And when you do fall down in defeat, even to the point of death, know this: God’s people, the disciples, will gather around you and encourage you so that you will get back up and go back to doing God’s work. And when one of the faithful disciples you know falls under the weight of persecution and loss, go to them and take your stand around them so they are encouraged to get back up also. We are not in this alone. God is with us, and God’s people stand beside each other. Remain true to the faith, and let’s fight until Jesus comes. We are winners!

Pastor John


LifeLink Devotional

Monday, October 22, 2018

1 Corinthians 15:57  But thanks be to God! He gives us the victory through our Lord Jesus Christ.

Today’s word is Victory.

I have come to realize that far too much of our time is spent in trying to gain victories over the issues of the world and far too little time is spent living in the victory of eternity. We exhaust ourselves seeking to enhance and extend this life, when all effort to do so is futile. All we gain from this world will be lost. Jesus said, “What good is it for a man to gain the whole world, yet forfeit his soul?”  There is no ultimate victory that can be gained from the world. Jesus declared this truth to us when He said, “For whoever wants to save his life will lose it, but whoever loses his life for me and for the gospel will save it.”

Victory comes at the end of life to those who have lived by faith, not to those who have gathered the most goods. The Apostle John reminds us of this when he says, “everyone born of God overcomes the world. This is the victory that has overcome the world, even our faith.”  Our faith is in the God who was victorious over death through the resurrection of Jesus from the dead. We have a hope that is sure.

Unfortunately, many of us run the race of life with the wrong focus. For most of us the track on which we run is filled with hurdles. Each hurdle has a name. There’s one called financial security. There’s one named success. Others are labeled as family, friends, and acceptance. Each of our races has different hurdles in a different order. But all our races have one final hurdle named death.

Most of us run our races with our focus on each hurdle. Many of us take a break from running after each hurdle is successfully jumped. We leave the track and spend time soaking up whatever glory we can get from bystanders, as if we have accomplished some great victory. Some never get back on the track and melt into the crowd of those who have lost sight of the finish line. While they think they are living, they never really do.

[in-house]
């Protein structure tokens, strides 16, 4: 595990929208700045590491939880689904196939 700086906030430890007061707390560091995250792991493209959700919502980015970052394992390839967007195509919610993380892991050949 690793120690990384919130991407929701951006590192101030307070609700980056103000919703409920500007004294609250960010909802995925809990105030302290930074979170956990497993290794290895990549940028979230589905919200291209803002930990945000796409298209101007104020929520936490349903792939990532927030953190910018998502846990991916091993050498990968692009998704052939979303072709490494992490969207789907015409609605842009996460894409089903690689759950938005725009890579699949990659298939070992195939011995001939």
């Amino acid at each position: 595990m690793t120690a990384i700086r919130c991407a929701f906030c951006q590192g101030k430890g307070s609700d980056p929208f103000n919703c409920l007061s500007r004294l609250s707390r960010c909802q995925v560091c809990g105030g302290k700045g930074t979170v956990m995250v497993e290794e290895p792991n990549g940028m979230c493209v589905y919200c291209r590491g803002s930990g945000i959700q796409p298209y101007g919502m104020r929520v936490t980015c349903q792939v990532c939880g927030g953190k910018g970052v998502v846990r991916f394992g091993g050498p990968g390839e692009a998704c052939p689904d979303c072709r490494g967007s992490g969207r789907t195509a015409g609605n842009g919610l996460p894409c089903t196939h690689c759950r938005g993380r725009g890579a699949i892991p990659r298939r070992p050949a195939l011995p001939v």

Some run the race with faith. Every hurdle is crossed with determination to make it to the next one, and the next one, until finally, with eyes fixed firmly on Jesus at the finish line, the last hurdle of death is navigated, and they cross into eternal victory.

Dear Lord and Savior, let me run the race with my eyes fixed firmly on you, and not the hurdles. Let me pass each hurdle with a determination to run faithfully to the end. I determine to not be distracted by the temporary joys of hurdle-jumping, but to remain focused on the joy that is set before me at the end of the race, when there are no more hurdles to jump and I will rest in your arms. May I not be tempted to place value on the things I accomplish for myself while running the race, but to rather consider all things a loss compared to the excellency of knowing and serving You. May my life be filled with thanks – not for things, but for the victory I have in You. May I live every day in full confidence of the hope of glory, and that one day You will reward me for having run my race faithfully as Your servant. I pray this in Your Name, Jesus. AMEN!

Pastor John  


LifeLink Devotional

Friday, October 19, 2018

Psalms 133:1 – 3 How good and pleasant it is when brothers live together in unity! It is like precious oil poured on the head, running down on the beard, running down on Aaron’s beard, down upon the collar of his robes. It is as if the dew of Hermon were falling on Mount Zion. For there the LORD bestows his blessing, even life forevermore.